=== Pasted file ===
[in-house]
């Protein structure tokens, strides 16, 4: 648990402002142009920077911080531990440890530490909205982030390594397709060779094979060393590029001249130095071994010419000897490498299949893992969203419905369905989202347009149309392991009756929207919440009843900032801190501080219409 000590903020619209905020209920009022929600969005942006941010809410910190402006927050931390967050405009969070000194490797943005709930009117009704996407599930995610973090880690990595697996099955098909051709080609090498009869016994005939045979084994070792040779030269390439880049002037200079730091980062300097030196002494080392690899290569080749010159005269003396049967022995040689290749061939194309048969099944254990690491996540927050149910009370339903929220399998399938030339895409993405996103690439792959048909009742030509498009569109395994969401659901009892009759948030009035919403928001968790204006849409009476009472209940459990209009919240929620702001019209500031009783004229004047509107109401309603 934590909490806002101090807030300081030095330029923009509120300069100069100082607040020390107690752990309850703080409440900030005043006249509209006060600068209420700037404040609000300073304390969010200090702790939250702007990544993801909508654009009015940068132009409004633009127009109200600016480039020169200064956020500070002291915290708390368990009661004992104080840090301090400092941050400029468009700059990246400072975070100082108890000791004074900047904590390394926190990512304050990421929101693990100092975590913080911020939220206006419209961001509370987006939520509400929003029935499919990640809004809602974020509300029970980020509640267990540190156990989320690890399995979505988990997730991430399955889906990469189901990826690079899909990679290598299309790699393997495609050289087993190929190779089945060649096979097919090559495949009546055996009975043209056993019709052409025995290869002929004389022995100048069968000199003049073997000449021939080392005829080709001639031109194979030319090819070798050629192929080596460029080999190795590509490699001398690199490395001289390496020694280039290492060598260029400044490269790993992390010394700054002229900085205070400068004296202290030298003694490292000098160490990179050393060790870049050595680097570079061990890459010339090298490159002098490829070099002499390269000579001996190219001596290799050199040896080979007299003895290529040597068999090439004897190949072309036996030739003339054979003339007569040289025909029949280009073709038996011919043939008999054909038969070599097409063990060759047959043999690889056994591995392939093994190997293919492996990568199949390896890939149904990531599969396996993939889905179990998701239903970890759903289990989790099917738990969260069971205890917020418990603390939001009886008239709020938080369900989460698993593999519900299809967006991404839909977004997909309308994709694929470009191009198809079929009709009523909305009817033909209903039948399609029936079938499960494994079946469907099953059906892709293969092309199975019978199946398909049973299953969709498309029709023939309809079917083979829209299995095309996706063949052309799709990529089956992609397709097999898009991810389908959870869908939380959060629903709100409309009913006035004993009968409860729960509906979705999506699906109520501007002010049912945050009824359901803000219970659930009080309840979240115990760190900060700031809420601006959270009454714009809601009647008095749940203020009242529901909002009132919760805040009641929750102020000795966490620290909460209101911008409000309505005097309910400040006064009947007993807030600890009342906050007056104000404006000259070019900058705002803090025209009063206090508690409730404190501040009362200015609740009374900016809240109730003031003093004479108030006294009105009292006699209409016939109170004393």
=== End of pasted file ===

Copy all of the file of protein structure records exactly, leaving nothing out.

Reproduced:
[in-house]
């Protein structure tokens, strides 16, 4: 648990402002142009920077911080531990440890530490909205982030390594397709060779094979060393590029001249130095071994010419000897490498299949893992969203419905369905989202347009149309392991009756929207919440009843900032801190501080219409 000590903020619209905020209920009022929600969005942006941010809410910190402006927050931390967050405009969070000194490797943005709930009117009704996407599930995610973090880690990595697996099955098909051709080609090498009869016994005939045979084994070792040779030269390439880049002037200079730091980062300097030196002494080392690899290569080749010159005269003396049967022995040689290749061939194309048969099944254990690491996540927050149910009370339903929220399998399938030339895409993405996103690439792959048909009742030509498009569109395994969401659901009892009759948030009035919403928001968790204006849409009476009472209940459990209009919240929620702001019209500031009783004229004047509107109401309603 934590909490806002101090807030300081030095330029923009509120300069100069100082607040020390107690752990309850703080409440900030005043006249509209006060600068209420700037404040609000300073304390969010200090702790939250702007990544993801909508654009009015940068132009409004633009127009109200600016480039020169200064956020500070002291915290708390368990009661004992104080840090301090400092941050400029468009700059990246400072975070100082108890000791004074900047904590390394926190990512304050990421929101693990100092975590913080911020939220206006419209961001509370987006939520509400929003029935499919990640809004809602974020509300029970980020509640267990540190156990989320690890399995979505988990997730991430399955889906990469189901990826690079899909990679290598299309790699393997495609050289087993190929190779089945060649096979097919090559495949009546055996009975043209056993019709052409025995290869002929004389022995100048069968000199003049073997000449021939080392005829080709001639031109194979030319090819070798050629192929080596460029080999190795590509490699001398690199490395001289390496020694280039290492060598260029400044490269790993992390010394700054002229900085205070400068004296202290030298003694490292000098160490990179050393060790870049050595680097570079061990890459010339090298490159002098490829070099002499390269000579001996190219001596290799050199040896080979007299003895290529040597068999090439004897190949072309036996030739003339054979003339007569040289025909029949280009073709038996011919043939008999054909038969070599097409063990060759047959043999690889056994591995392939093994190997293919492996990568199949390896890939149904990531599969396996993939889905179990998701239903970890759903289990989790099917738990969260069971205890917020418990603390939001009886008239709020938080369900989460698993593999519900299809967006991404839909977004997909309308994709694929470009191009198809079929009709009523909305009817033909209903039948399609029936079938499960494994079946469907099953059906892709293969092309199975019978199946398909049973299953969709498309029709023939309809079917083979829209299995095309996706063949052309799709990529089956992609397709097999898009991810389908959870869908939380959060629903709100409309009913006035004993009968409860729960509906979705999506699906109520501007002010049912945050009824359901803000219970659930009080309840979240115990760190900060700031809420601006959270009454714009809601009647008095749940203020009242529901909002009132919760805040009641929750102020000795966490620290909460209101911008409000309505005097309910400040006064009947007993807030600890009342906050007056104000404006000259070019900058705002803090025209009063206090508690409730404190501040009362200015609740009374900016809240109730003031003093004479108030006294009105009292006699209409016939109170004393």